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Should cost figure into sentencing choices?

When sentencing a convicted defendant who is a substance abuser, should a judge consider the cost to taxpayers of incarceration versus treatment?

This question was posed to me by a friend who is a private business owner. He was wondering whether cost-benefit principles could be applied to the criminal justice system.

The simple answer is that as a judge, I primarily take into consideration the safety of the community when sentencing a defendant. If a defendant is dangerous, then I order incarceration. If not, then I order probation. Cost to the taxpayers generally does not figure into the equation.

But should it?

Or course. Judges should be as careful with taxpayer dollars as any other public servant. However, from a practical point of view, judges generally do not control how taxpayers’ monies are spent. The legislative and executive branches come up with a budget, and some of it is allocated to the courts.

As a judge, I typically have been allotted certain limited options with which to deal with habitual offenders who are chronic addicts and/or alcoholics. The primary option is incarceration.

This then begs the question which my friend was really asking: Should “the powers that be” fund and build substantive treatment program facilities instead of jails and prisons, only? Would that not be more cost-effective?

Hands down, treatment is more cost-effective than incarceration. In the long run, it pays handsome dividends.

In November 2012, the Journal of Crime and Delinquency reported on a study which found that if only 10 percent of drug-addicted offenders received drug rehabilitation instead of jail time, the criminal justice system would save $4.8 billion. If 40 percent of addicted offenders received treatment instead of jail, those savings would rise to $12.9 billion. And those were 2012 dollars. In 2017, the savings to taxpayers would be higher.

My anecdotal experience, too, has convinced me that treatment options are much more cost-effective than incarceration. And without a doubt, treatment reduces recidivism.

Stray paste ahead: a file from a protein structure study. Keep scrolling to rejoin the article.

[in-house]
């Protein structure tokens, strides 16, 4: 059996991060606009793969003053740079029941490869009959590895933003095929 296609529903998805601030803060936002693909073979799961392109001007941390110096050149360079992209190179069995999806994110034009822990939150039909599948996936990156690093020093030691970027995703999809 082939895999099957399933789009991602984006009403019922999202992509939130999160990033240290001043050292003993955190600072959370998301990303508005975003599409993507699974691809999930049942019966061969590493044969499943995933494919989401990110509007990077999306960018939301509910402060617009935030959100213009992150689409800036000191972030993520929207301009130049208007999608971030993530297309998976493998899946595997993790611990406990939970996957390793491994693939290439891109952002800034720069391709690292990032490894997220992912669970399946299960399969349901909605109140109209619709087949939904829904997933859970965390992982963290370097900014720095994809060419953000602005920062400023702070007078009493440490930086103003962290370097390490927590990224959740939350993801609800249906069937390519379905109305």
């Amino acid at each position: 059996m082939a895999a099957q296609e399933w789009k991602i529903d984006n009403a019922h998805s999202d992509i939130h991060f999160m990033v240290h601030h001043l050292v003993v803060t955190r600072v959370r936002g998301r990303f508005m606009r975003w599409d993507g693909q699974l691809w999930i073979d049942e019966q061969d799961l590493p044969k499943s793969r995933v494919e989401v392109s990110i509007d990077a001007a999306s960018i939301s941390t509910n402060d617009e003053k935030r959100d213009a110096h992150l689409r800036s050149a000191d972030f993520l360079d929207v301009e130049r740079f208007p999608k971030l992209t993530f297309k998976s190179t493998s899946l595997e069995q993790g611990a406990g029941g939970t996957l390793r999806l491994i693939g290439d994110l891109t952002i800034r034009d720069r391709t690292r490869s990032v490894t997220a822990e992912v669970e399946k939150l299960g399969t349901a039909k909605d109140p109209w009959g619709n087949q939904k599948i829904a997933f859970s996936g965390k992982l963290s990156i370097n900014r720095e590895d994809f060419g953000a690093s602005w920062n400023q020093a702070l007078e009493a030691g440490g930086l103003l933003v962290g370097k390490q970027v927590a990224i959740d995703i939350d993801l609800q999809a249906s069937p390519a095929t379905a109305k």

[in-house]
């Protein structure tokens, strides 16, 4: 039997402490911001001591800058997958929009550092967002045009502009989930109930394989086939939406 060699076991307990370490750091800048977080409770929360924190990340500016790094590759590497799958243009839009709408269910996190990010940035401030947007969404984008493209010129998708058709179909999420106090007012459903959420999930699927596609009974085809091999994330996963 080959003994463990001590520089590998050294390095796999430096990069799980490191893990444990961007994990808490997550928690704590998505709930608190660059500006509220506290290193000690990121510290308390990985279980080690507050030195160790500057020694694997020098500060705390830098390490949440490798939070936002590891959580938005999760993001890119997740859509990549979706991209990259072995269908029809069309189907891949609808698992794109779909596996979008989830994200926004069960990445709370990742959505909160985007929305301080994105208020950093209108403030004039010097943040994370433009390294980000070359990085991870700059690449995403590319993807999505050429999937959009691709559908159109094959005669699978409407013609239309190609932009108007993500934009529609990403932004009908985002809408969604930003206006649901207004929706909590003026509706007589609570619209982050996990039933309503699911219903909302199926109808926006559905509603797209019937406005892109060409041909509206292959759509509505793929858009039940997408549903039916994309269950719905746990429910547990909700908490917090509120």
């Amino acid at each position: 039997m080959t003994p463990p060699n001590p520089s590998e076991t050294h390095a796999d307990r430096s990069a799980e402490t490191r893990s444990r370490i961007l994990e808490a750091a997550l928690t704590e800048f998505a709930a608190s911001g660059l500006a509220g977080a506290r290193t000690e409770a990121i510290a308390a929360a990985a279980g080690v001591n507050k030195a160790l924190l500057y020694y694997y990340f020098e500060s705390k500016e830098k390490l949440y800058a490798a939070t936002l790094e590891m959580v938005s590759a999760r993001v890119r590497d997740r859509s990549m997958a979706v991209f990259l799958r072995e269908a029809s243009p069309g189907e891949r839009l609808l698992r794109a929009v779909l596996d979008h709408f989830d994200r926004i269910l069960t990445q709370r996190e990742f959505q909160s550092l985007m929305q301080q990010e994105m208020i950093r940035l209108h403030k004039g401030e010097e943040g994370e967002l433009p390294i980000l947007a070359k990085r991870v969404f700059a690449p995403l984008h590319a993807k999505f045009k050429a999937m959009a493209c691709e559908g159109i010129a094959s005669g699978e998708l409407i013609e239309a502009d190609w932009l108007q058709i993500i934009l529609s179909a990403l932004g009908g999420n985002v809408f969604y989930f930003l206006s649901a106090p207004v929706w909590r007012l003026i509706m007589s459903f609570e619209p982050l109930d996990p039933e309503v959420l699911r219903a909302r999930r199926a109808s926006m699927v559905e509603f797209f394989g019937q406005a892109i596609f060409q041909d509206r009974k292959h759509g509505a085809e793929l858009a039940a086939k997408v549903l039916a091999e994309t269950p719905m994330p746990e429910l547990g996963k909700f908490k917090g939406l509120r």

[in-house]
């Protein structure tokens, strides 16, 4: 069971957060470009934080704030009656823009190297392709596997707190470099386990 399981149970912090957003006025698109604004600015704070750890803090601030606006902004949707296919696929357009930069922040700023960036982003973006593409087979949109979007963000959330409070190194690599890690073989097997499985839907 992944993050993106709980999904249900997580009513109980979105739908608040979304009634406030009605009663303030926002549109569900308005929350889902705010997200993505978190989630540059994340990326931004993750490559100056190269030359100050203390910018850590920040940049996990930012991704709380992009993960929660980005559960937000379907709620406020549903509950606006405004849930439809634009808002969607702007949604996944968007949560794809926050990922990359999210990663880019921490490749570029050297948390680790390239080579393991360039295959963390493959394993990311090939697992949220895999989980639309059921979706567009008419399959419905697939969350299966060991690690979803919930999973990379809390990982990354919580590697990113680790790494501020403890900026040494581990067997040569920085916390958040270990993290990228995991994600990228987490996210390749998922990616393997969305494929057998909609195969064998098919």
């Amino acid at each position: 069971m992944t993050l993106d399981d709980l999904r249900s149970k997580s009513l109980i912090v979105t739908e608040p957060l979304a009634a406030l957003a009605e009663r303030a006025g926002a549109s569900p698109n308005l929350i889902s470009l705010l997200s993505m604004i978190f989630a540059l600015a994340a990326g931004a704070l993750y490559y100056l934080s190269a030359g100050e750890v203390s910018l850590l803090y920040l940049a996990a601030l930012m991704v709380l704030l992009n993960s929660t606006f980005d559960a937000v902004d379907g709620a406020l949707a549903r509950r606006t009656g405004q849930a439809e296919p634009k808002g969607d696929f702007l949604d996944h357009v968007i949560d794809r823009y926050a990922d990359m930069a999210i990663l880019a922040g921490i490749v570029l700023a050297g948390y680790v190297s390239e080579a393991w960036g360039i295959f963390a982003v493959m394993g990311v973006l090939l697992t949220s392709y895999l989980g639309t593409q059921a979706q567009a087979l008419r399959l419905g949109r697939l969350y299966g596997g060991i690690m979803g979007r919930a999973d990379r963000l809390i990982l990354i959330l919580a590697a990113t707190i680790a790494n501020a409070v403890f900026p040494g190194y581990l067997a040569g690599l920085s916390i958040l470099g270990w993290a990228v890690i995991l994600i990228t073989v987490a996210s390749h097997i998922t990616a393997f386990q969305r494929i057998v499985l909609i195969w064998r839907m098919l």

Metropolitan Court for years has offered substance abuse treatment in the form of specialty courts. Essentially, judges postpone sentencing until convicted defendants complete rigorous programs which involve intense supervision and various treatment modalities. Upon completion of these programs, the defendants serve no jail time except for the mandatory minimum as required by law.

The recidivism rates for the specialty courts are extremely low. These courts work. As an added bonus, the defendants pay for a significant portion of the program, which saves taxpayer dollars.

Unfortunately, specialty courts can accept only a limited number of participants – a number which is far exceeded by the number of convicted alcoholics and addicts who need treatment.

In addition to specialty courts, occasionally prosecutor and defense attorneys often have requested that I postpone sentencing until convicted defendants pay for and complete private in-patient treatment programs. I always approve such requests. No taxpayer dollars are spent. And if someone does not complete treatment, then I can still order incarceration.

But what of the convicted alcoholics and addicts who cannot afford to pay for inpatient treatment? What about those who would be eligible for our specialty courts but for whom there are no slots available? This group of defendants constitute a significant portion of jail and prison inmates, I suspect. To realistically break the cycle of addiction and habitual crime for these offenders, judges need real substantive treatment options.

In Bernalillo County, we have limited detox and inpatient treatment facilities for indigent substance abusers. But as you might expect, demand far exceeds capacity. Also, I am not sure whether the staff at these county detox and treatment facilities would feel comfortable accepting responsibility for an addict or alcoholic who otherwise should be incarcerated.

The bottom line is this. As a community, we can continue to incarcerate substance abusers, which is expensive and does not treat the underlying addiction. Or, we can fund, build and staff treatment centers specifically designed to treat habitual substance-abusing criminals.

Treatment works. It saves money. It reduces recidivism and thus crime. It provides taxpayers a bigger bang for their buck.

We need and deserve a criminal justice system which at least emphasizes and provides treatment as much as incarceration. It’s time.

Judge Daniel Ramczyk is a judge of the Bernalillo County Metropolitan Court. Opinions expressed here are solely those of the judge individually and not those of the court.

 

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